Part 3 on Qi
The basic Time Qi时 气would be: hours, days, months and years (sexagenary cycle), the four main seasons and the 24 Jie Qi (24 seasons). All these are regulated and grouped into different pockets of time to denote a certain type of Qi. Time Qi correlates directly to climatic temperatures.
This Time Qi is directly caused by the Earth’s rotation on its axis and its orbit around the Sun. This effect causes the transformation of Qi in the phenomena of: hours, days and nights, months, years, four seasons and 24 Jie Qi.
Time Qi is denoted by the Heavenly Stems and Earthly Branches combinations called the 60 JiaZi years (sexagenary cycle). The combination of the elements of Heavenly Stems and Earthly Branches will tell what type of Qi is prevalent in a particular hour, day, month or year.
In FengShui (and also in BaZi and Divination) this Time Qi is co-related to the planetary influences and the Sun’s effects on Earth. The Qi from Heaven interacting with the Qi on Earth will produce a certain type of Qi that in turn will interact with the prevailing Time Qi, to further produce another Qi. This latter mentioned Qi is represented by the element interaction between the Heavenly Stem and Earthly Branch of the time and also the NaYin element.
Hours, Days, Months and Years
Hourly and Daily Qi is quite easy for one to comprehend and feel the effects of Qi transformation within the day and night, because the effects are felt within a space of a few hours. Primarily, this hourly, day and night Time Qi is running directly in tandem with our body’s rhythm.
When we wake up in the morning, we can feel the fresh, crisp and cool morning air. As time approaches noon, the day’s heat gathers to peak at noon. The cool morning Qi has already changed and transformed to hot noon Qi.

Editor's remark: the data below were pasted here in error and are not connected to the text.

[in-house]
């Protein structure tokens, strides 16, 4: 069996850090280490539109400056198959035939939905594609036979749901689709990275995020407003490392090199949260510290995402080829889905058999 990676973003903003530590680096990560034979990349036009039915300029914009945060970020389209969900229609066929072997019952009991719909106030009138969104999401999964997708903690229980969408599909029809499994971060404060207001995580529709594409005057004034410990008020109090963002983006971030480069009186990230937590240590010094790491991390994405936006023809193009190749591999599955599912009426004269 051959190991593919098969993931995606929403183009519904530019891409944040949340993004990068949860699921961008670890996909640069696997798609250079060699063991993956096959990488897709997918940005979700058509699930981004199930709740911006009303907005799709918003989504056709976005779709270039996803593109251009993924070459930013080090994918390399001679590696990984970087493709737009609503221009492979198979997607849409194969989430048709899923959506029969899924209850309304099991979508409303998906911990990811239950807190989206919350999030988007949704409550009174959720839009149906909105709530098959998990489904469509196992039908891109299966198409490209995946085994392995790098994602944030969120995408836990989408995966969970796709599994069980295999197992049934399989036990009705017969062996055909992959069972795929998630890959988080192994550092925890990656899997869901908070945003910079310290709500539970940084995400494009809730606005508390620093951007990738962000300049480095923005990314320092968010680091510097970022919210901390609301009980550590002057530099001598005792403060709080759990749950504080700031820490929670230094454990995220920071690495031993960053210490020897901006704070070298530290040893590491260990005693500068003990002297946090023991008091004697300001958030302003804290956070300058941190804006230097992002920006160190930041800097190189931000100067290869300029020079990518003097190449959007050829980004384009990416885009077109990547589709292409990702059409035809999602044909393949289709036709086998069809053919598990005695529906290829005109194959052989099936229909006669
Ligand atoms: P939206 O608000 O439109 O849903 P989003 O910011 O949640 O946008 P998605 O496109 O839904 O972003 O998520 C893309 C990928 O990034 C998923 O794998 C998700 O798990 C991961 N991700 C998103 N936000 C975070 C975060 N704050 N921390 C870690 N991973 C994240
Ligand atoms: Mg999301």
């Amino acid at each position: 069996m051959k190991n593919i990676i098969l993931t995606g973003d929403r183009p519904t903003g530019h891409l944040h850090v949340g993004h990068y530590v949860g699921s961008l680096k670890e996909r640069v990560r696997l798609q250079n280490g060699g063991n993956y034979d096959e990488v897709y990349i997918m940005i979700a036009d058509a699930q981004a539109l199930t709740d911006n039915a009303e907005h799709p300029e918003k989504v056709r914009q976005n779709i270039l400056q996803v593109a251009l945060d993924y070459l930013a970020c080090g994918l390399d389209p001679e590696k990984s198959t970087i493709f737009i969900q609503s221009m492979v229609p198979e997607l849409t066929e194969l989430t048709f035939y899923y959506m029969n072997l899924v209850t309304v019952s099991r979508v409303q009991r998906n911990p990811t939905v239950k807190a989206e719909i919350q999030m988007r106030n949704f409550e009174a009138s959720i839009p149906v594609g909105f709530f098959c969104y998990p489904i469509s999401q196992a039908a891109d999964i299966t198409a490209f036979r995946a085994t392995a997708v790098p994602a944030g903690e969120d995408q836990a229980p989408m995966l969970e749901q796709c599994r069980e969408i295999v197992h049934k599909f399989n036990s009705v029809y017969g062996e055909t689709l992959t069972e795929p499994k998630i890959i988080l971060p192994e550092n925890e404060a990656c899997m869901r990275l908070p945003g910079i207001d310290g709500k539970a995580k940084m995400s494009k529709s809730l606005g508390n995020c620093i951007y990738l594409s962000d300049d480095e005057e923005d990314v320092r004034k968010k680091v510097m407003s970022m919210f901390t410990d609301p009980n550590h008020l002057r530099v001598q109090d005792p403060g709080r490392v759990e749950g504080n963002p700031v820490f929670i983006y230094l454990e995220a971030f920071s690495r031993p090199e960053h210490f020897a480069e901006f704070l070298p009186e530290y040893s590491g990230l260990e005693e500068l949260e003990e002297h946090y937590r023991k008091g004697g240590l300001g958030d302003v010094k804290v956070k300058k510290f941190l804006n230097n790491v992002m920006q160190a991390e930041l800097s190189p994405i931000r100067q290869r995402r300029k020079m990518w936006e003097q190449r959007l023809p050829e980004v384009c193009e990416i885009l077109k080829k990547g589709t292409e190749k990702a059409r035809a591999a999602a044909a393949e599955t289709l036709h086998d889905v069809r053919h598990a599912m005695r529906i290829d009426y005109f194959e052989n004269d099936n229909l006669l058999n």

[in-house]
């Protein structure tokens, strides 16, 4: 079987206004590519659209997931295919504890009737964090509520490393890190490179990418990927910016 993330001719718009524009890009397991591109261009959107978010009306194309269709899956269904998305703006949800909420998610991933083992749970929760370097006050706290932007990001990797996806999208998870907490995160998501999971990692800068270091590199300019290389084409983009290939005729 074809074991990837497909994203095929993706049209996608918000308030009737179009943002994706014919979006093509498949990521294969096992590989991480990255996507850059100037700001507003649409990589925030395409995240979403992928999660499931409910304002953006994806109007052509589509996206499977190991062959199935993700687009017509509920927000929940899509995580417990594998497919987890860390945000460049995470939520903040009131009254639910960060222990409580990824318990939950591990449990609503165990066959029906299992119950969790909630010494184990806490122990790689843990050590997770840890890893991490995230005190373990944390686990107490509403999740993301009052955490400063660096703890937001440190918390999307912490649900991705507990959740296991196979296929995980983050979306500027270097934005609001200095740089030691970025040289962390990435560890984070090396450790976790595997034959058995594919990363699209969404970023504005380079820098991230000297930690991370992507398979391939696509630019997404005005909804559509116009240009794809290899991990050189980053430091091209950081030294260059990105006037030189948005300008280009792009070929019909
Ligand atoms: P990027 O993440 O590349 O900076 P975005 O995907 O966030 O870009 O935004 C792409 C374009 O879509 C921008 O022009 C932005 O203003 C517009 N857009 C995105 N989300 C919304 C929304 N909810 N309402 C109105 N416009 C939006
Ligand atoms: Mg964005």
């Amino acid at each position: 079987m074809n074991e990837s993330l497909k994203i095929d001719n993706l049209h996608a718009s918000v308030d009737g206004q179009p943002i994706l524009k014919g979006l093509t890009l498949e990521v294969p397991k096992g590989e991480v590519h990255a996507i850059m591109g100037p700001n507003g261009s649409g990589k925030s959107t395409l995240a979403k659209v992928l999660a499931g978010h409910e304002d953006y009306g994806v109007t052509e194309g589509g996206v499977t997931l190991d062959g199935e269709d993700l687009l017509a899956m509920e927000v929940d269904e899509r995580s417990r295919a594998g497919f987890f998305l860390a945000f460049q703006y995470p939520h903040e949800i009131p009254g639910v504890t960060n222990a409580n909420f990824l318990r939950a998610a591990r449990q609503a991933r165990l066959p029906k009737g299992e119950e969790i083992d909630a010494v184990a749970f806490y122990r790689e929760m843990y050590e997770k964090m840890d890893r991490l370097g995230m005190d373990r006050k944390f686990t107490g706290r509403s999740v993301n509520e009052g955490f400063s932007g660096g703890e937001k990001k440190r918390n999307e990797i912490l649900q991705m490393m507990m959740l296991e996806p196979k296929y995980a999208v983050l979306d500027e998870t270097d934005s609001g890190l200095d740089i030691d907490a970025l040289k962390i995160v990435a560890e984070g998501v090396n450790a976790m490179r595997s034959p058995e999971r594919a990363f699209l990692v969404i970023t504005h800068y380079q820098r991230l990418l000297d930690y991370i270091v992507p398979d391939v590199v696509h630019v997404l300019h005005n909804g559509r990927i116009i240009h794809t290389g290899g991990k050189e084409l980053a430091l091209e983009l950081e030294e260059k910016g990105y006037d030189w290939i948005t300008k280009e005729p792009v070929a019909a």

As the day wears on, and the Sun sets, the heat of the day gives way to the evening cool. This is another part of the cycle of Qi transformation that of going from hot to cool. Generally, people have been experiencing these cycles in all their lives but did not take notice due to their ignorance of the effects of Qi.
Monthly Qi are also easily noticed if one is attuned to the effects of Nature. In the Northern and Southern Hemisphere, where there are four distinct seasons, it is easy to notice the changing Qi as the months wears out. For example, the onset of Spring is easily noticed when one feels the gradually increasing warmth of the Sun, and sees the sprouting of plants.
Yearly Qi is a little bit more difficult to comprehend because of its ‘macro’ nature that spreads throughout 365 days. But the example below should give the reader an indication ‘how to feel’ Yearly Qi
©Moon L. Chin 2013
The year 2008 is a Wu Zi year. The Stem Wu belongs to the Element Earth and the Branch Zi belongs to water. The Stem Wu Earth is controlling the Branch Zi water. Thus, there is a struggle going on between the Heaven Qi that is represented by Wu Earth and the Earth Qi represented by Zi Water.